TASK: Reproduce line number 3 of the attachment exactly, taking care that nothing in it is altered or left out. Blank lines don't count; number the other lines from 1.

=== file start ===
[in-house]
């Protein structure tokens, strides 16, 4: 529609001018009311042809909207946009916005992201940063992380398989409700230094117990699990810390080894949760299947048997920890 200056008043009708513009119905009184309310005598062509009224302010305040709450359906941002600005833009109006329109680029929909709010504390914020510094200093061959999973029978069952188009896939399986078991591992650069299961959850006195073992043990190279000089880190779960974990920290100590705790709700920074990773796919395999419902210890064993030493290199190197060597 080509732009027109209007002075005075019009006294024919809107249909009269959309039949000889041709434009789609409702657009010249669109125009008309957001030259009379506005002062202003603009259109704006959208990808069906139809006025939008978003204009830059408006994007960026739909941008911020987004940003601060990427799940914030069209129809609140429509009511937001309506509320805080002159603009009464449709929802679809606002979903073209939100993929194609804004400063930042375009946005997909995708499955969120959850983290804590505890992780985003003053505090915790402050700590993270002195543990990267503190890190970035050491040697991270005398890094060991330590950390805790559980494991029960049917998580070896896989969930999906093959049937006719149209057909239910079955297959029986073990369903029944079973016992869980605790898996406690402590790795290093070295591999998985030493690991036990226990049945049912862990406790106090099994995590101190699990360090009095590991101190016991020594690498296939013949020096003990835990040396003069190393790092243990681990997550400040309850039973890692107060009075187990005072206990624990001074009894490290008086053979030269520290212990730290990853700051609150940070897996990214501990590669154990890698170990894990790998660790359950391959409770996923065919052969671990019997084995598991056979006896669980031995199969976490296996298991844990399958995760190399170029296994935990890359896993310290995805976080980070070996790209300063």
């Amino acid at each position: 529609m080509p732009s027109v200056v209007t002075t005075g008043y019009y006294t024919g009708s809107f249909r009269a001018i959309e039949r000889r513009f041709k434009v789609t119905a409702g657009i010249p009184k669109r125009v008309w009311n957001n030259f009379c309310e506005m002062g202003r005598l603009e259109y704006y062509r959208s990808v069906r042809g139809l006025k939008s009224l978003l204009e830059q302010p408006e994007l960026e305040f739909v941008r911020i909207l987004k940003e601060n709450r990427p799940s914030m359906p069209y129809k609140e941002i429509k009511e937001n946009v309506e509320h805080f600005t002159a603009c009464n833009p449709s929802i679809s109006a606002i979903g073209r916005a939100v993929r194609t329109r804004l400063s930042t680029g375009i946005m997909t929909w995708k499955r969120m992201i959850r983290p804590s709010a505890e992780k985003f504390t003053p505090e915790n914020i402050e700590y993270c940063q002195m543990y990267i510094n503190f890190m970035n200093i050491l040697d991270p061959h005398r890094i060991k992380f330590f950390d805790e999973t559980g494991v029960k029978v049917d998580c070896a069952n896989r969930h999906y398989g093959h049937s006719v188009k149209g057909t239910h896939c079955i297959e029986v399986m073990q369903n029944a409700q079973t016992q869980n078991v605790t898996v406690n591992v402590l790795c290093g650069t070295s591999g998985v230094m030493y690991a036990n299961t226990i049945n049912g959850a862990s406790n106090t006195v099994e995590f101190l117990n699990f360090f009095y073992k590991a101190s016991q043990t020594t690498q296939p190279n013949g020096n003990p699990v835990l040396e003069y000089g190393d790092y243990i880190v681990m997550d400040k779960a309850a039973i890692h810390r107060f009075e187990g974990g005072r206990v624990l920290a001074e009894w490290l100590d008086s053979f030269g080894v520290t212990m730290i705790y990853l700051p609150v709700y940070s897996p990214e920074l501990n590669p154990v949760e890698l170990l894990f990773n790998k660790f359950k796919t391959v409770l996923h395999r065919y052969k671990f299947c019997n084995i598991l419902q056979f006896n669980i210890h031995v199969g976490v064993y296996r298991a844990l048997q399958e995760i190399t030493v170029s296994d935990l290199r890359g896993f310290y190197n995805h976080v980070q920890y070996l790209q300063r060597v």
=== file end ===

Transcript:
């Amino acid at each position: 529609m080509p732009s027109v200056v209007t002075t005075g008043y019009y006294t024919g009708s809107f249909r009269a001018i959309e039949r000889r513009f041709k434009v789609t119905a409702g657009i010249p009184k669109r125009v008309w009311n957001n030259f009379c309310e506005m002062g202003r005598l603009e259109y704006y062509r959208s990808v069906r042809g139809l006025k939008s009224l978003l204009e830059q302010p408006e994007l960026e305040f739909v941008r911020i909207l987004k940003e601060n709450r990427p799940s914030m359906p069209y129809k609140e941002i429509k009511e937001n946009v309506e509320h805080f600005t002159a603009c009464n833009p449709s929802i679809s109006a606002i979903g073209r916005a939100v993929r194609t329109r804004l400063s930042t680029g375009i946005m997909t929909w995708k499955r969120m992201i959850r983290p804590s709010a505890e992780k985003f504390t003053p505090e915790n914020i402050e700590y993270c940063q002195m543990y990267i510094n503190f890190m970035n200093i050491l040697d991270p061959h005398r890094i060991k992380f330590f950390d805790e999973t559980g494991v029960k029978v049917d998580c070896a069952n896989r969930h999906y398989g093959h049937s006719v188009k149209g057909t239910h896939c079955i297959e029986v399986m073990q369903n029944a409700q079973t016992q869980n078991v605790t898996v406690n591992v402590l790795c290093g650069t070295s591999g998985v230094m030493y690991a036990n299961t226990i049945n049912g959850a862990s406790n106090t006195v099994e995590f101190l117990n699990f360090f009095y073992k590991a101190s016991q043990t020594t690498q296939p190279n013949g020096n003990p699990v835990l040396e003069y000089g190393d790092y243990i880190v681990m997550d400040k779960a309850a039973i890692h810390r107060f009075e187990g974990g005072r206990v624990l920290a001074e009894w490290l100590d008086s053979f030269g080894v520290t212990m730290i705790y990853l700051p609150v709700y940070s897996p990214e920074l501990n590669p154990v949760e890698l170990l894990f990773n790998k660790f359950k796919t391959v409770l996923h395999r065919y052969k671990f299947c019997n084995i598991l419902q056979f006896n669980i210890h031995v199969g976490v064993y296996r298991a844990l048997q399958e995760i190399t030493v170029s296994d935990l290199r890359g896993f310290y190197n995805h976080v980070q920890y070996l790209q300063r060597v």